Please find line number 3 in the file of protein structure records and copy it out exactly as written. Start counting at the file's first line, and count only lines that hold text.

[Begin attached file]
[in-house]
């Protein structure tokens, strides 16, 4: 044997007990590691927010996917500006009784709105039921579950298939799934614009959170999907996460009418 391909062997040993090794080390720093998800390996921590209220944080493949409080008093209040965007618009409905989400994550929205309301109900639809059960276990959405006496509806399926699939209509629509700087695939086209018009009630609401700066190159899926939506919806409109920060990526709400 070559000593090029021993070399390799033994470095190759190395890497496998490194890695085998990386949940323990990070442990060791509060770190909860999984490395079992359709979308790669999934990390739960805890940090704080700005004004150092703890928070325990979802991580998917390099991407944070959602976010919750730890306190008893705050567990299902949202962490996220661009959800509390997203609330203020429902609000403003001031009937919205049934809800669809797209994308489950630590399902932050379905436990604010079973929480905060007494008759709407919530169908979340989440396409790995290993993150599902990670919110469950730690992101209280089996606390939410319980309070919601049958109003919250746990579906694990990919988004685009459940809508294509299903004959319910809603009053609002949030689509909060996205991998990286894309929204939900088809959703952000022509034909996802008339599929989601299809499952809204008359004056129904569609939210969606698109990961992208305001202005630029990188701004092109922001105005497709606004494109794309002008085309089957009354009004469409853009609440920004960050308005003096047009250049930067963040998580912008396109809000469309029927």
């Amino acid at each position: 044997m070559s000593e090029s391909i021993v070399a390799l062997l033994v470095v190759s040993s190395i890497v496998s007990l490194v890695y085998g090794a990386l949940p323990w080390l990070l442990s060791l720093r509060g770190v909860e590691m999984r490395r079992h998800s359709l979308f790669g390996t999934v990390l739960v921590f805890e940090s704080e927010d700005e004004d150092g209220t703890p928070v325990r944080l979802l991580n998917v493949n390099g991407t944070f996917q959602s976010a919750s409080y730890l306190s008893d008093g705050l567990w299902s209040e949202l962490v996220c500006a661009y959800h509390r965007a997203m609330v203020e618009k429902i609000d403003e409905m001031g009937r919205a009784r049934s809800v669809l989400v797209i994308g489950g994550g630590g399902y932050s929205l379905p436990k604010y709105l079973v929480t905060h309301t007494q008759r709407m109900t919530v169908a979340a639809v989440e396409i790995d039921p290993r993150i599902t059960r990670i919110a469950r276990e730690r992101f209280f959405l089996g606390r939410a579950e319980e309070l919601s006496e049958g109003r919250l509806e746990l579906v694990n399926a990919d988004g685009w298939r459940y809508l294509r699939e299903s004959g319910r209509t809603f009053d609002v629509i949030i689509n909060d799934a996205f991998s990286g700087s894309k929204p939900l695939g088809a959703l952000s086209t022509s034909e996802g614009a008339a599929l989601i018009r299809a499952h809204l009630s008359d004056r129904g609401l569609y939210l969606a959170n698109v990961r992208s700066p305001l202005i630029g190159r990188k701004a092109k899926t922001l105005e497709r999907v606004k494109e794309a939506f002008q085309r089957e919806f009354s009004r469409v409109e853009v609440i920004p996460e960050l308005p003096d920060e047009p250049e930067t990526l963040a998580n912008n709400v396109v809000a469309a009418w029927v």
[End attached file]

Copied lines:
């Amino acid at each position: 044997m070559s000593e090029s391909i021993v070399a390799l062997l033994v470095v190759s040993s190395i890497v496998s007990l490194v890695y085998g090794a990386l949940p323990w080390l990070l442990s060791l720093r509060g770190v909860e590691m999984r490395r079992h998800s359709l979308f790669g390996t999934v990390l739960v921590f805890e940090s704080e927010d700005e004004d150092g209220t703890p928070v325990r944080l979802l991580n998917v493949n390099g991407t944070f996917q959602s976010a919750s409080y730890l306190s008893d008093g705050l567990w299902s209040e949202l962490v996220c500006a661009y959800h509390r965007a997203m609330v203020e618009k429902i609000d403003e409905m001031g009937r919205a009784r049934s809800v669809l989400v797209i994308g489950g994550g630590g399902y932050s929205l379905p436990k604010y709105l079973v929480t905060h309301t007494q008759r709407m109900t919530v169908a979340a639809v989440e396409i790995d039921p290993r993150i599902t059960r990670i919110a469950r276990e730690r992101f209280f959405l089996g606390r939410a579950e319980e309070l919601s006496e049958g109003r919250l509806e746990l579906v694990n399926a990919d988004g685009w298939r459940y809508l294509r699939e299903s004959g319910r209509t809603f009053d609002v629509i949030i689509n909060d799934a996205f991998s990286g700087s894309k929204p939900l695939g088809a959703l952000s086209t022509s034909e996802g614009a008339a599929l989601i018009r299809a499952h809204l009630s008359d004056r129904g609401l569609y939210l969606a959170n698109v990961r992208s700066p305001l202005i630029g190159r990188k701004a092109k899926t922001l105005e497709r999907v606004k494109e794309a939506f002008q085309r089957e919806f009354s009004r469409v409109e853009v609440i920004p996460e960050l308005p003096d920060e047009p250049e930067t990526l963040a998580n912008n709400v396109v809000a469309a009418w029927v």